Take the 2-minute tour ×
Stack Overflow is a question and answer site for professional and enthusiast programmers. It's 100% free, no registration required.

When I use it like that the ns timer worksi.e its calling both foo1 and foo1

-(void)register1
{
    NSRunLoop * runLoop = [NSRunLoop currentRunLoop];
    [runLoop addTimer:[NSTimer scheduledTimerWithTimeInterval:10 target:self selector:@selector(foo) userInfo:nil repeats:YES] forMode:NSDefaultRunLoopMode];
     [runLoop addTimer:[NSTimer scheduledTimerWithTimeInterval:5 target:self selector:@selector(foo2) userInfo:nil repeats:YES] forMode:NSDefaultRunLoopMode];
    [runLoop run];
}

but my requirement is I have to use nstimer in different functions so that I can create an nsoperation of both.The code below only calls the first function.i.e when I call both register1 and register2 from main only 1 timer is registered.the top one

-(void)register1
{
    NSRunLoop * runLoop = [NSRunLoop currentRunLoop];
    [runLoop addTimer:[NSTimer scheduledTimerWithTimeInterval:10 target:self selector:@selector(foo) userInfo:nil repeats:YES] forMode:NSDefaultRunLoopMode];

    [runLoop run];
}
-(void)register2
{

    NSRunLoop * runLoop = [NSRunLoop currentRunLoop];
    [runLoop addTimer:[NSTimer scheduledTimerWithTimeInterval:5 target:self selector:@selector(foo2) userInfo:nil repeats:YES] forMode:NSDefaultRunLoopMode];
    [runLoop run];
}

I have found an answer to my question,thought I should tell others too.The solution is I had to use different threads for each function.I used nsoperation in main in this way

abc *ab=[[abc alloc]init];
//[ab register1];
  //  [ab register2];


    NSOperationQueue *queue=[[NSOperationQueue alloc]init];
    NSInvocationOperation *abc=[[NSInvocationOperation alloc]initWithTarget:ab selector:@selector(register1) object:(nil)];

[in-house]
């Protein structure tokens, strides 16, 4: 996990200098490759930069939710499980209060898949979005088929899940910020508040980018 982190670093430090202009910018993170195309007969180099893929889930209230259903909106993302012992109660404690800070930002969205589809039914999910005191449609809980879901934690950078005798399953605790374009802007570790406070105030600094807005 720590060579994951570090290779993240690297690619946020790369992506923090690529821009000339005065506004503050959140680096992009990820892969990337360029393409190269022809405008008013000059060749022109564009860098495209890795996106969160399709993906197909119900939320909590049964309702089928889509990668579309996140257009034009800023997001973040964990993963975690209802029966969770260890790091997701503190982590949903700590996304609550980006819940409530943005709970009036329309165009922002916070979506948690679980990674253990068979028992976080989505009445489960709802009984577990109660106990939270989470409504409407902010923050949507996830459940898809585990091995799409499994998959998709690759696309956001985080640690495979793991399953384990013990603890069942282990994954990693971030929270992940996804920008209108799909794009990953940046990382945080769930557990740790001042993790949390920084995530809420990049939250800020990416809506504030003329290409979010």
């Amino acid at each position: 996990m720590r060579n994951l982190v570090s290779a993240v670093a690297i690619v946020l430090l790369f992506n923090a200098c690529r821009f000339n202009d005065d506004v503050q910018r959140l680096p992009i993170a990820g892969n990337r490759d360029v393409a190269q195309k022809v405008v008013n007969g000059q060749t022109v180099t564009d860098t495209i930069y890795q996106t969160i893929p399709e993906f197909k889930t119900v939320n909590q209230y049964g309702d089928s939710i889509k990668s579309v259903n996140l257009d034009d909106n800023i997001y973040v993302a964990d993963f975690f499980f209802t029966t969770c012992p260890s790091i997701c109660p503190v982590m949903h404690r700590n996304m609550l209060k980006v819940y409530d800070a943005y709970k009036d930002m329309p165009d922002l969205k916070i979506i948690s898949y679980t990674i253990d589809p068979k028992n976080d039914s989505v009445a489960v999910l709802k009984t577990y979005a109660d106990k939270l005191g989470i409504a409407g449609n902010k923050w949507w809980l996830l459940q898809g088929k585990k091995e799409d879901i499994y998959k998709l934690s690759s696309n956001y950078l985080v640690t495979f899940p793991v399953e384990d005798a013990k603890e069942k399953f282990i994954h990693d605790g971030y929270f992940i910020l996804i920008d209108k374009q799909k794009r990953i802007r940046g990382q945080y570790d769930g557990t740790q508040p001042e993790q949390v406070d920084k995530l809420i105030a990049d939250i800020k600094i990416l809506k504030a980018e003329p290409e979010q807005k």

NSInvocationOperation *abc2=[[NSInvocationOperation alloc]initWithTarget:ab selector:@selector(register2) object:(nil)];
   [queue addOperation:abc];
    [queue addOperation:abc2];
share|improve this question
    
Have you tried increasing the scope of runLoop? I'd be afraid that it is getting disposed of before you are finished using it. –  David Brunow Nov 29 '12 at 6:38

2 Answers 2

up vote 1 down vote accepted
  1. Don't call -[NSRunLoop addTimer:forMode:] when you're using +[NSTimer scheduledTimerWithTimeInterval:target:selector:userInfo:repeats:] - it's redundant. The scheduled part of the name says it all: it's creating a timer that's already scheduled on the current runloop for you.
  2. Don't call -[NSRunLoop run], in general. It runs the runloop indefinitely. It basically never returns. So your second function isn't actually being called, since you never return from your first one. You could confirm this trivially by inserting NSLog statements in various places, or stepping through your code in the debugger.

If you post more of your code - particularly your main() function - then we can provide you further answers. Generally you want to call -[NSRunLoop run] (or variations thereof) only from main().

share|improve this answer

you can get the NSTimer's point address like this

NSTimer NSTimer * aTimer = [NSTimer scheduledTimerWithTimeInterval:10 target:self selector:@selector(foo) userInfo:nil repeats:YES] forMode:NSDefaultRunLoopMode];

and use it to another method.

share|improve this answer

Your Answer

 
discard

By posting your answer, you agree to the privacy policy and terms of service.

Not the answer you're looking for? Browse other questions tagged or ask your own question.